All of these fusion reactors and many others worldwide use tritium within a tokamak reactor. Their technology is different from Helion Energy’s, and direct energy capture is impossible since the fusion energy product takes the form of heat.

Competing Renewable Energy Sources

Nearly 90% of global carbon dioxide emissions are due to fossil fuel consumption, primarily coal, oil, and gasoline. A meaningful shift to clean energy had already started long before nuclear fusion became a viable solution. Today, 29% of electricity comes from renewable sources. While energy consumption is only rising by a couple of percentage points annually, renewable energy is growing at 12-15% annually.

Countries are emphasizing a shift to renewables in part due to increasing demand for energy independence, lower costs, climate awareness, and job creation. Driven by these motivators, as nations continue to invest more in renewable energy sources that are available now, they may not be interested in reconfiguring infrastructure and spending trillions on replacing with fusion reactors down the line.

Enough energy from the sun’s fusion hits the Earth’s surface to cover 10,000x what humans need, which is why solar energy is one of the fastest-growing alternative energy sources as of 2023. Other sources of energy receiving large investments include wind energy, hydroelectric and tidal energy, geothermal energy, and biomass.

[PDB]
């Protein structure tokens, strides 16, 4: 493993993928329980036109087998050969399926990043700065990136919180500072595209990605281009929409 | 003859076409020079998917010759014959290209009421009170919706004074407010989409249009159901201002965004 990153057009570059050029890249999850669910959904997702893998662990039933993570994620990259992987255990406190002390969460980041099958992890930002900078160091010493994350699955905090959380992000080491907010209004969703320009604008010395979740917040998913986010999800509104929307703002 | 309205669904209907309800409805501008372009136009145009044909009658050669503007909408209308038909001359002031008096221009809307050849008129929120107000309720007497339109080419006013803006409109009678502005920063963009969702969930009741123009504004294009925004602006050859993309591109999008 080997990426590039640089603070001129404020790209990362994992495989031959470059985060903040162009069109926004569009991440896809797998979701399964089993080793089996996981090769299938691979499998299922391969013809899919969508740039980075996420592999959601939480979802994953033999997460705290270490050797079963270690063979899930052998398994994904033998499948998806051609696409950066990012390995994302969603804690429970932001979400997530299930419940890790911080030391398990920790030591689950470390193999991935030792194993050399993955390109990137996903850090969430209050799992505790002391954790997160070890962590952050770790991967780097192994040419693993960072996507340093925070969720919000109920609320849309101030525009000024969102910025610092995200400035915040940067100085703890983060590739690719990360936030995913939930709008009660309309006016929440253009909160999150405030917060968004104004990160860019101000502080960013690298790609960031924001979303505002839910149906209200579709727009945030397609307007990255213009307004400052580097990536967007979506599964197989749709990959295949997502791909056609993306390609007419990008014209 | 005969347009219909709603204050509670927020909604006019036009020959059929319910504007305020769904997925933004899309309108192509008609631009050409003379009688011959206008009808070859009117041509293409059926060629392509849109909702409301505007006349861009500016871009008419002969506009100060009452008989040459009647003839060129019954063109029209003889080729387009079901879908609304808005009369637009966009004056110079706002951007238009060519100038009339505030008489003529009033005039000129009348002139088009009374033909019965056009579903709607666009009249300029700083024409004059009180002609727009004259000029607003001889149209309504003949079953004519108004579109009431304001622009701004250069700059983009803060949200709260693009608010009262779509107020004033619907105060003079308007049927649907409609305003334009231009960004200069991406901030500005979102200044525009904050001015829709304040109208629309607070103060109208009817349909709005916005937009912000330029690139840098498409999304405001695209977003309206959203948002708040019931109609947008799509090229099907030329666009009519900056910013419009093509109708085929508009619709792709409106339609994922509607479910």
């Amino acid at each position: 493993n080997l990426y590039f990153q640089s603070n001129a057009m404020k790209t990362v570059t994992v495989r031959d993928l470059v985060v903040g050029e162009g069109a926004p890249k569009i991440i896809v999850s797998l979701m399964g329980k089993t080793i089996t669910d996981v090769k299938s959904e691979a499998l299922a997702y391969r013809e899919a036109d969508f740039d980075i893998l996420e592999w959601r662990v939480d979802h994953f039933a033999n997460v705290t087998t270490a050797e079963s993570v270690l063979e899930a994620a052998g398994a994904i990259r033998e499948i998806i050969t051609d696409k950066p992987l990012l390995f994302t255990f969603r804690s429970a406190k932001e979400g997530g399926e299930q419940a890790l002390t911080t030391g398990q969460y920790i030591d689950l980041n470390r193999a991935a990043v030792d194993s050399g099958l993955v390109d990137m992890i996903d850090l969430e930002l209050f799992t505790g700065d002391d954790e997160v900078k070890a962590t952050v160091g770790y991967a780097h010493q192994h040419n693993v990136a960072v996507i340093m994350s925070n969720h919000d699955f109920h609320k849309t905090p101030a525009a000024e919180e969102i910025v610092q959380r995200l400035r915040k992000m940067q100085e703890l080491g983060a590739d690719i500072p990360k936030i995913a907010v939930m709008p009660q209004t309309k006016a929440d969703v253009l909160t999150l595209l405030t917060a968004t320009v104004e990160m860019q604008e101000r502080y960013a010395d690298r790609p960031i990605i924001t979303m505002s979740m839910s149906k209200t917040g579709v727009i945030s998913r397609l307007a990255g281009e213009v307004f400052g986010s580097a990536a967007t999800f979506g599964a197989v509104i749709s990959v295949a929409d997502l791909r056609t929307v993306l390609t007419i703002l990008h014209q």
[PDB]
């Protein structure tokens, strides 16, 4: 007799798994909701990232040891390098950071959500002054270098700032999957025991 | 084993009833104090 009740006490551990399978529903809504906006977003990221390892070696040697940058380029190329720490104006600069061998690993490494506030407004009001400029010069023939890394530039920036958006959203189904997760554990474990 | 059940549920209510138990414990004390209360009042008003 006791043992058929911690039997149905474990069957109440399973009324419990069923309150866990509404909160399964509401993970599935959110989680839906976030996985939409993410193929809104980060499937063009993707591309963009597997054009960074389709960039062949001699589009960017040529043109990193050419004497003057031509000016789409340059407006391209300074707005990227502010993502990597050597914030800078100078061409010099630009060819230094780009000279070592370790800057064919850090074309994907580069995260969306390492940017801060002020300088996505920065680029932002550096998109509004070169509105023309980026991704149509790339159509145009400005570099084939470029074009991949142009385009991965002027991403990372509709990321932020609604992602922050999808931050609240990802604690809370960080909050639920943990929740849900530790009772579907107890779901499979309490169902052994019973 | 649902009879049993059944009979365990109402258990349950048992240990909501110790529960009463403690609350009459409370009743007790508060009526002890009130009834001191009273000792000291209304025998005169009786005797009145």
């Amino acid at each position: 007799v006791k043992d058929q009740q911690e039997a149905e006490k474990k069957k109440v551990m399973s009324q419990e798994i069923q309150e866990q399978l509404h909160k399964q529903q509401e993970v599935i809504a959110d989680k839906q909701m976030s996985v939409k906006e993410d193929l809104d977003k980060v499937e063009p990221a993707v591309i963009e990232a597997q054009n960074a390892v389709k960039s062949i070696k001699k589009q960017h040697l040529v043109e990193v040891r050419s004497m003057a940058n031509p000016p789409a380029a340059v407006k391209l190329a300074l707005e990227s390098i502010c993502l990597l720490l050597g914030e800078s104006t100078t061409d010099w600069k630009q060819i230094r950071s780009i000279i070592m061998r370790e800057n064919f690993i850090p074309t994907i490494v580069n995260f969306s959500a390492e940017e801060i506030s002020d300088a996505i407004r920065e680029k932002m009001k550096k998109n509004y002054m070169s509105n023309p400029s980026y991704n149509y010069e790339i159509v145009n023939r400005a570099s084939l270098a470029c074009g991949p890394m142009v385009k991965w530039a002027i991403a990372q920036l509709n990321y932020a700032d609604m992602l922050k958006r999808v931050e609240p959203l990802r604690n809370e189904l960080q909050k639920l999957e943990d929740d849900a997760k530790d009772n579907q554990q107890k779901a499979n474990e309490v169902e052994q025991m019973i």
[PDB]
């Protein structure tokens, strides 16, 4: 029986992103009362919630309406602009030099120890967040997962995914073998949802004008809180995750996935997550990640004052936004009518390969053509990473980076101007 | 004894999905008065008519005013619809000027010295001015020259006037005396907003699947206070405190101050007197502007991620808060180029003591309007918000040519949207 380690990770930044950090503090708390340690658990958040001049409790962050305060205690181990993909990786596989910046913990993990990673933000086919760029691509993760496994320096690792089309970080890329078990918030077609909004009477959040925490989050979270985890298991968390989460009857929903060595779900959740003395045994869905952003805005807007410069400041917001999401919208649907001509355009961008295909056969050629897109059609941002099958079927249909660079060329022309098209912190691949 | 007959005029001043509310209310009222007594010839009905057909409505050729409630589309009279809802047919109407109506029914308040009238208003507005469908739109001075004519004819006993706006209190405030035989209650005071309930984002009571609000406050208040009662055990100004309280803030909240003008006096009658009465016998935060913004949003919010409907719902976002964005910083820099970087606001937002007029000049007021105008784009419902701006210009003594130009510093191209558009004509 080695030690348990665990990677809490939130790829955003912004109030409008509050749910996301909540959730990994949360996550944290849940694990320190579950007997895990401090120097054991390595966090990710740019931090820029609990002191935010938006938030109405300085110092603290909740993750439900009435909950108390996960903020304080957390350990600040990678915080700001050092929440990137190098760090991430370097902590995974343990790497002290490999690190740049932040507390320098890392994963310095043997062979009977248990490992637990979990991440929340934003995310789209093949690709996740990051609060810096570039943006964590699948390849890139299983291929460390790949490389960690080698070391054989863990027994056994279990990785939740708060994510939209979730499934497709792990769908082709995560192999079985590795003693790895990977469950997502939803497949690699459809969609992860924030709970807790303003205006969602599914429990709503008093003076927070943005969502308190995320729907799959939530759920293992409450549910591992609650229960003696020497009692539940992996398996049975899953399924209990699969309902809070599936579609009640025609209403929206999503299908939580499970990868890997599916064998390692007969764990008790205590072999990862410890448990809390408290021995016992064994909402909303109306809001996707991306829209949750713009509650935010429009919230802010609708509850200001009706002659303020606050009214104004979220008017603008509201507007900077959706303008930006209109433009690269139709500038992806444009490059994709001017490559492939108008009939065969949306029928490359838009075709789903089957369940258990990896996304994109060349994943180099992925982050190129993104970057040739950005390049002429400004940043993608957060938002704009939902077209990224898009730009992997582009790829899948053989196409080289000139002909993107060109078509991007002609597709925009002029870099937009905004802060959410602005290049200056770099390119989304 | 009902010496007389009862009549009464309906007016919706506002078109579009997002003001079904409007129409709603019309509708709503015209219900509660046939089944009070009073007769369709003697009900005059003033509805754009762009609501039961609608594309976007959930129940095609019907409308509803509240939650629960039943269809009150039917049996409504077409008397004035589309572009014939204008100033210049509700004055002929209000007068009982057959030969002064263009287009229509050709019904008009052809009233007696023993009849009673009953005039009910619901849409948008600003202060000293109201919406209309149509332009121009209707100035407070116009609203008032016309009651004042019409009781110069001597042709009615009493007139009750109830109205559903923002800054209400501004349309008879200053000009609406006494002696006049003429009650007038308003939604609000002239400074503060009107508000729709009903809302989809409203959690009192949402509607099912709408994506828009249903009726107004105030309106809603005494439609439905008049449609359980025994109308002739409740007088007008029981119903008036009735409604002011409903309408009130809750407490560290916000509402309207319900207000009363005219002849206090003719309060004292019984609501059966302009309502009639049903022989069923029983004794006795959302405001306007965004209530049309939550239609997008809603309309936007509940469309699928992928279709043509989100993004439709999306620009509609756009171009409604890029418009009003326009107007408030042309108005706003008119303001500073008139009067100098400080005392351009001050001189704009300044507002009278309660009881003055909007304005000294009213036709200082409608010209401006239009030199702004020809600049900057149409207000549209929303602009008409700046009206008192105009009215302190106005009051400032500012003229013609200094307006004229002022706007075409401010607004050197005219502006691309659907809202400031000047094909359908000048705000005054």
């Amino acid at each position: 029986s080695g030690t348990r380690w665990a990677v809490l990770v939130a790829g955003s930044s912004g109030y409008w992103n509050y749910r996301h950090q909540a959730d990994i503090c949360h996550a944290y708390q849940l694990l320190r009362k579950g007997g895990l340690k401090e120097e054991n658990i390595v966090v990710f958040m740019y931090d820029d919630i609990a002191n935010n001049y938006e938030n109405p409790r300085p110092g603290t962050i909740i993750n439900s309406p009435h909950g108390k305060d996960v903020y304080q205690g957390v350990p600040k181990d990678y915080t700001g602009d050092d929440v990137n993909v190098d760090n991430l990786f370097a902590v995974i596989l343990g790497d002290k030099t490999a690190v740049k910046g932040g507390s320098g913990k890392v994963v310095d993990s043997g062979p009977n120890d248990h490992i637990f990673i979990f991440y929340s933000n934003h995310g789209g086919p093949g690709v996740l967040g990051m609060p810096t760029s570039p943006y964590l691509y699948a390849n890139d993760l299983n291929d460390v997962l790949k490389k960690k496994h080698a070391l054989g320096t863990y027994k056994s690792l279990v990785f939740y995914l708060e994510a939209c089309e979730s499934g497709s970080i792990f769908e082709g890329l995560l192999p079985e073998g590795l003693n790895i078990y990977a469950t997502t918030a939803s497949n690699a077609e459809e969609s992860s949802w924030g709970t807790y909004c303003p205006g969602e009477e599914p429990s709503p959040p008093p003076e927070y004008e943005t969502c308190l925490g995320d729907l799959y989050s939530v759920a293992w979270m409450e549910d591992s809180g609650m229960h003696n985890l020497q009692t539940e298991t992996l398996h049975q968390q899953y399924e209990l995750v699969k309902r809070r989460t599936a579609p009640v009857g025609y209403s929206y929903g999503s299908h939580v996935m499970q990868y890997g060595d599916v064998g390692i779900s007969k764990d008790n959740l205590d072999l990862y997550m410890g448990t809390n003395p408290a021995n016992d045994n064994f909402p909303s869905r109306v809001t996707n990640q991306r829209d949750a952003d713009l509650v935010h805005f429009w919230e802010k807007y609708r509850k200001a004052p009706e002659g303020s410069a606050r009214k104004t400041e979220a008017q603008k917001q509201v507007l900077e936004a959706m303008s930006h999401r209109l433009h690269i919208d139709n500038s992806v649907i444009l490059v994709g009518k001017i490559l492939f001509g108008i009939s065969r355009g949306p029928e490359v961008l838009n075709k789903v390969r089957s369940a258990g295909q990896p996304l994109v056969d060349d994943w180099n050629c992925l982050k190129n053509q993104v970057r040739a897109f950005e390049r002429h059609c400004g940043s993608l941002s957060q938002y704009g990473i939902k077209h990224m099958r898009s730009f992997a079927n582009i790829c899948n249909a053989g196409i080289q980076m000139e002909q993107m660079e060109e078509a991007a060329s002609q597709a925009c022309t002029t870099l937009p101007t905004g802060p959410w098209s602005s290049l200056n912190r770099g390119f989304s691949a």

Business Model

Helion Energy is still in research and developmental phases, but is hopeful that this will change by 2030. Its future business model will primarily depend on selling energy to the grid for residential, commercial, and industrial use. In the US, more than 80% of energy infrastructure is privately owned, although four organizations control most of the national grid — which generates nearly $500 billion annually. Helion Energy will likely have to sell to entities individually, and the state-owned grids in most other nations.

Because fusion is not yet powering homes, the business model of solar farms is an existing analog that may illuminate how Helion Energy’s business will most likely operate. Solar farms often operate on purchase power agreements where energy is sold to a customer at a low cost for a predetermined period. This customer often receives a tax credit to subsidize the cost further.

As customers (often grid operators) need more energy, they scale up demand from the solar farm. When energy requirements decrease, they lower the amount taken from the farm. The principle is the same with fossil fuel plants which scale up and down with consumer demand because the grid cannot store mass amounts of electricity in most areas.

If it follows a similar model, Helion Energy would (1) set up large nuclear fusion power plants to supply energy to the grid, and (2) partner with customers such as data centers, and factories to provide direct electricity from an onsite reactor.